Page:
The town is known for the famous Paulist monastery of Jasna Góra that is the home of the Black Madonna painting, a shrine of the Virgin Mary. Every year, millions of pilgrims from all over the world come to Częstochowa to see it. There is also a Lusatian culture excavation site and museum in the city and ruins of a medieval castle in Olsztyn, approximately 15 kilometres (ca. 10 mi) from the city centre.
The city was also known in German as Tschenstochau and in Russian as Ченстохов (Chenstokhov).
During the Napoleonic Wars, in 1807 it became part of the Duchy of Warsaw and since 1815 the Kingdom of Poland. This started a period of fast growth of the city. In 1819 renowned military architect Jan Bernhard planned and started the construction of Aleja Najświętszej Panny Marii - the Holiest Virgin Mary Avenue, which currently is the main axis of the modern city. The two existing towns of Częstochowa and Częstochówka (the latter received the city rights in 1717 as Nowa Częstochowa) were finally merged in 1826. In 1846 the Warsaw-Vienna Railway line was opened, linking the city with the rest of Europe. After 1870 iron ore started to be developed in the area, which gave a boost to the local industry. Among the most notable investments of the epoch was the Huta Częstochowa steel mill built by Bernard Hantke, as well as several weaveries and paper factories.
During World War I the town came under German occupation, and in 1918 it became a part of the newly-reborn Republic of Poland. The new state acquired large deposits of good iron ore in Silesia and the mines in Częstochowa became inefficient and soon were closed. This brought the period of prosperity to an end. At the same time a bishopric was relocated to the city in 1925.
After the Polish Defensive War of 1939, the town was occupied by Nazi Germany, renamed to Tschenstochau, and incorporated into the General Government. The Nazis marched into Częstochowa on Sunday, September 3, 1939, two days after they invaded Poland. The next day, which became known as Bloody Monday, approximately 150 Jews were shot dead by the Germans. On April 9, 1941, a ghetto for Jews was created During World War II approximately 45,000 of Częstochowa's Jews were murdered by the Germans, almost the entire Jewish community living there. The city was liberated from the Germans by the Red Army on January 16, 1945.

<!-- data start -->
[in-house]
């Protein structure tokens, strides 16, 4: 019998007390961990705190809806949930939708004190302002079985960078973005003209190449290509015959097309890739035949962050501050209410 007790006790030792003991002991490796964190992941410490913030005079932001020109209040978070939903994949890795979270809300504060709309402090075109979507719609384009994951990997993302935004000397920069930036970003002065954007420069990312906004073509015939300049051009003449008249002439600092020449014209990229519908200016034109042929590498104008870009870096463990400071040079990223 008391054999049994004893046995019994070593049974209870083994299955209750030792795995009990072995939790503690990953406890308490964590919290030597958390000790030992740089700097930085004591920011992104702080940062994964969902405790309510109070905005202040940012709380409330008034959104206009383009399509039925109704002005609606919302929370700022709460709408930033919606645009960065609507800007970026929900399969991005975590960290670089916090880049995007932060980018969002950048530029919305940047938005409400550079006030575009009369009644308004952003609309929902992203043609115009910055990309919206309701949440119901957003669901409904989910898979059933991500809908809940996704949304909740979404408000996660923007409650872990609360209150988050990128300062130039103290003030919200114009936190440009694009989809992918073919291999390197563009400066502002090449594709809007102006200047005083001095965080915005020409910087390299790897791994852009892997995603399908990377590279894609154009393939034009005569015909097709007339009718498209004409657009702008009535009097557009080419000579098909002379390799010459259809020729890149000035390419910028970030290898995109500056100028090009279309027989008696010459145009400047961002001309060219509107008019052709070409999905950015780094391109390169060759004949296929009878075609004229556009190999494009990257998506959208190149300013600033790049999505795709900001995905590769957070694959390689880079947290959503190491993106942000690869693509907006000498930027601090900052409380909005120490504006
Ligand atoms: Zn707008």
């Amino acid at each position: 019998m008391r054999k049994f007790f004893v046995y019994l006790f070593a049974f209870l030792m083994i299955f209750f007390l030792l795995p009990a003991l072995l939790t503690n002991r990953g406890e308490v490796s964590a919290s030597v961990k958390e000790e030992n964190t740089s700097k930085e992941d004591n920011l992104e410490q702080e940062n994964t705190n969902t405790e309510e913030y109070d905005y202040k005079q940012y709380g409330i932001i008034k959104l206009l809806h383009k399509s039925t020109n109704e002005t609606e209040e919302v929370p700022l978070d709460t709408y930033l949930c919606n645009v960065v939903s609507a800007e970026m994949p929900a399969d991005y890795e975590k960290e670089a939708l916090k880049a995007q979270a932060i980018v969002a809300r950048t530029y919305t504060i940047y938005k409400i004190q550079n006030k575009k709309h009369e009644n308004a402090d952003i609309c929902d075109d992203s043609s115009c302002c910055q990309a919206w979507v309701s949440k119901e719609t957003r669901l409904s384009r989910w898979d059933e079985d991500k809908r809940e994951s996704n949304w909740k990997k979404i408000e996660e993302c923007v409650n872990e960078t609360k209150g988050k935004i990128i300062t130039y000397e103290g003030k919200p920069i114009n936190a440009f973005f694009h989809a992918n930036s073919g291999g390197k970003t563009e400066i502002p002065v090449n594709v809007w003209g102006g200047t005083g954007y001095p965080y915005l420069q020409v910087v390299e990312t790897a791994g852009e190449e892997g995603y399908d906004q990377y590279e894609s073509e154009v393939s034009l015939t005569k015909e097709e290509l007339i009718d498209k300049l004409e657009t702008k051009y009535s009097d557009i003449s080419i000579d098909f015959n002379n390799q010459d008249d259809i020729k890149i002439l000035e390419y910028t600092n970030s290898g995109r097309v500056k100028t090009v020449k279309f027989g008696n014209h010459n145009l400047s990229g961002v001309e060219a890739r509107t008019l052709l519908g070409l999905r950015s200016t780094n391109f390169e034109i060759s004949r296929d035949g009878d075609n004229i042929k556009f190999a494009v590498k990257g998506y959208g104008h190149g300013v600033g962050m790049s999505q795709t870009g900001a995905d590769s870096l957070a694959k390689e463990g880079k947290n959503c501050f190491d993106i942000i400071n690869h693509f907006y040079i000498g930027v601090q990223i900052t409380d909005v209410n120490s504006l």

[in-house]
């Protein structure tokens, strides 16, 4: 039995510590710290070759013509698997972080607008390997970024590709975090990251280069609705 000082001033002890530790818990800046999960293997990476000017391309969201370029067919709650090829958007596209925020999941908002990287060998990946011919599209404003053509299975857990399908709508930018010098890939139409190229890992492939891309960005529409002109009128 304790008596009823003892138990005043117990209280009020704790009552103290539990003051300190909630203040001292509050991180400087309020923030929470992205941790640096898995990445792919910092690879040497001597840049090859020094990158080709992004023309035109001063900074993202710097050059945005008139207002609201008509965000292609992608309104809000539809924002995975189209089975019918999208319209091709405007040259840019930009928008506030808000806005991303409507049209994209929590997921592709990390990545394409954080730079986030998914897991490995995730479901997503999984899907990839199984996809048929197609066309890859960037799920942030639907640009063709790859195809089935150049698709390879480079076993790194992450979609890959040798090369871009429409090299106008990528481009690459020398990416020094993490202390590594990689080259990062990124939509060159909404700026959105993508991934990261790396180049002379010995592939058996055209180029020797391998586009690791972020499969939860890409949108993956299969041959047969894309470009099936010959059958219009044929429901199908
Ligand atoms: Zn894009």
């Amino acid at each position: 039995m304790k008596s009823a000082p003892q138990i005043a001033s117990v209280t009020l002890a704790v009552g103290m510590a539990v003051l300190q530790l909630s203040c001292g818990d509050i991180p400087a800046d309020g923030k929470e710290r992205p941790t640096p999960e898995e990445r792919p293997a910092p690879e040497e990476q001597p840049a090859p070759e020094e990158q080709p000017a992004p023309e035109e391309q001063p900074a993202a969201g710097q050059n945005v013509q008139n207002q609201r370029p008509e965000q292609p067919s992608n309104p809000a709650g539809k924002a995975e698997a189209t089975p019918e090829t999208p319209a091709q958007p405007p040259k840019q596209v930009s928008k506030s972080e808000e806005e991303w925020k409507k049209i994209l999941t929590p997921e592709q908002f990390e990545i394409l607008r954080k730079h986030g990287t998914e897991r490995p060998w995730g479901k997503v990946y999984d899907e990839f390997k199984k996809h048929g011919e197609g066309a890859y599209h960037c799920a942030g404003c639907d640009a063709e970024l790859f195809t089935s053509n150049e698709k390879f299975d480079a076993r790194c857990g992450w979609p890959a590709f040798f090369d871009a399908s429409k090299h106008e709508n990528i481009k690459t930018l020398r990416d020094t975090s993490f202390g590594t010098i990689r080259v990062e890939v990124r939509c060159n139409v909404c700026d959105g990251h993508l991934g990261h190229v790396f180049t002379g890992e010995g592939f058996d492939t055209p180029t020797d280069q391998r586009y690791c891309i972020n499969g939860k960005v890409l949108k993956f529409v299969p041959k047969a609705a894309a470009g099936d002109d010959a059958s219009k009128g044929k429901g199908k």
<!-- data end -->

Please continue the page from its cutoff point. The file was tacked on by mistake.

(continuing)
Due to the communist idea of fast industrialisation, the inefficient steel mill was significantly expanded and named after Bolesław Bierut. This, combined with the growing tourist movement, led to yet another period of fast city growth, concluded in 1975 with the creation of a separate Częstochowa Voivodeship.
Currently the city is one of the main tourist attractions of the area and is sometimes called the little Nuremberg because of the number of souvenir shops and historical monuments. It attracts millions (4.5 mln - 2005) of tourists and pilgrims every year.
Main road connections from the Częstochowa include connection with Warsaw (to the north-east) and Katowice (to the south) via the European route E75 (National Road ). There are also three another national roads number to Wieluń, to Opole and to Piotrków Trybunalski.
Furthermore, Czestochowa is a major railroad hub, located at the intersection of two important lines - west-east (from Lubliniec to Kielce) and north-south (from Warszawa to Katowice). Also, additional northbound line stems from Czestochowa, which goes to Chorzew Siemkowice, whera it joins the Polish Coal Trunk-Line. There are six railroad stations in the city, with the biggest ones being Czestochowa Osobowa and Czestochowa Stradom.
Sports highlights include:
The Members of the higher house of Parliament (Senate) elected by the Częstochowa constituency include: